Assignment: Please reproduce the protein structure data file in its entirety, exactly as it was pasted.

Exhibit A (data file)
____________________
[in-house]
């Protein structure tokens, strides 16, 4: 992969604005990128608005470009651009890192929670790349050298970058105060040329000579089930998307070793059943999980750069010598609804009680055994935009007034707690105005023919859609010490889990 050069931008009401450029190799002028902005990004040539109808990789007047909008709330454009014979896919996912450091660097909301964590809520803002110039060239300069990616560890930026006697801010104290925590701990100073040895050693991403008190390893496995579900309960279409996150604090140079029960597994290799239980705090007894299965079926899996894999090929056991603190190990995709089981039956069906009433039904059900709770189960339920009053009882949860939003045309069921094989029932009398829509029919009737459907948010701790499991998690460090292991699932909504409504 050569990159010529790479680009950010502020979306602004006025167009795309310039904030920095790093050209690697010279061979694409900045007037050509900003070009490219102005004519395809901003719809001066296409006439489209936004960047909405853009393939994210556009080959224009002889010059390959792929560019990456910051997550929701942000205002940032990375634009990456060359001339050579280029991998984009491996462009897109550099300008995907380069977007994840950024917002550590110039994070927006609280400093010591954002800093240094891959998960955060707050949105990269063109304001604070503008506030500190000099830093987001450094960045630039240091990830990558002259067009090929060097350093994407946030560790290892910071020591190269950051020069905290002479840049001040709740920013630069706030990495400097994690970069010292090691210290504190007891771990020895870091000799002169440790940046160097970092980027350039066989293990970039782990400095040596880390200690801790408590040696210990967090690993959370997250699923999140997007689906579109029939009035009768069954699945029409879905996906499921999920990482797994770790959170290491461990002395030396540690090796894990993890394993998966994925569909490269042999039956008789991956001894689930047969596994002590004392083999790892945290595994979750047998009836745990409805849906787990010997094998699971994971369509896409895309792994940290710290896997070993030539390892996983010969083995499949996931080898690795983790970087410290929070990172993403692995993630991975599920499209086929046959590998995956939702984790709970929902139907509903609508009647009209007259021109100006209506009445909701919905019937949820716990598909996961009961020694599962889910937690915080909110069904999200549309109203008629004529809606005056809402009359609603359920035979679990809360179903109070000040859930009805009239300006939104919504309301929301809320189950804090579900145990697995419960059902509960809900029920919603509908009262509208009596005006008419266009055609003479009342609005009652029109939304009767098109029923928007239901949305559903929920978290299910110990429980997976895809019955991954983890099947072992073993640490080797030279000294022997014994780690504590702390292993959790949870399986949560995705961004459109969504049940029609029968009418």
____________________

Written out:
[in-house]
């Protein structure tokens, strides 16, 4: 992969604005990128608005470009651009890192929670790349050298970058105060040329000579089930998307070793059943999980750069010598609804009680055994935009007034707690105005023919859609010490889990 050069931008009401450029190799002028902005990004040539109808990789007047909008709330454009014979896919996912450091660097909301964590809520803002110039060239300069990616560890930026006697801010104290925590701990100073040895050693991403008190390893496995579900309960279409996150604090140079029960597994290799239980705090007894299965079926899996894999090929056991603190190990995709089981039956069906009433039904059900709770189960339920009053009882949860939003045309069921094989029932009398829509029919009737459907948010701790499991998690460090292991699932909504409504 050569990159010529790479680009950010502020979306602004006025167009795309310039904030920095790093050209690697010279061979694409900045007037050509900003070009490219102005004519395809901003719809001066296409006439489209936004960047909405853009393939994210556009080959224009002889010059390959792929560019990456910051997550929701942000205002940032990375634009990456060359001339050579280029991998984009491996462009897109550099300008995907380069977007994840950024917002550590110039994070927006609280400093010591954002800093240094891959998960955060707050949105990269063109304001604070503008506030500190000099830093987001450094960045630039240091990830990558002259067009090929060097350093994407946030560790290892910071020591190269950051020069905290002479840049001040709740920013630069706030990495400097994690970069010292090691210290504190007891771990020895870091000799002169440790940046160097970092980027350039066989293990970039782990400095040596880390200690801790408590040696210990967090690993959370997250699923999140997007689906579109029939009035009768069954699945029409879905996906499921999920990482797994770790959170290491461990002395030396540690090796894990993890394993998966994925569909490269042999039956008789991956001894689930047969596994002590004392083999790892945290595994979750047998009836745990409805849906787990010997094998699971994971369509896409895309792994940290710290896997070993030539390892996983010969083995499949996931080898690795983790970087410290929070990172993403692995993630991975599920499209086929046959590998995956939702984790709970929902139907509903609508009647009209007259021109100006209506009445909701919905019937949820716990598909996961009961020694599962889910937690915080909110069904999200549309109203008629004529809606005056809402009359609603359920035979679990809360179903109070000040859930009805009239300006939104919504309301929301809320189950804090579900145990697995419960059902509960809900029920919603509908009262509208009596005006008419266009055609003479009342609005009652029109939304009767098109029923928007239901949305559903929920978290299910110990429980997976895809019955991954983890099947072992073993640490080797030279000294022997014994780690504590702390292993959790949870399986949560995705961004459109969504049940029609029968009418």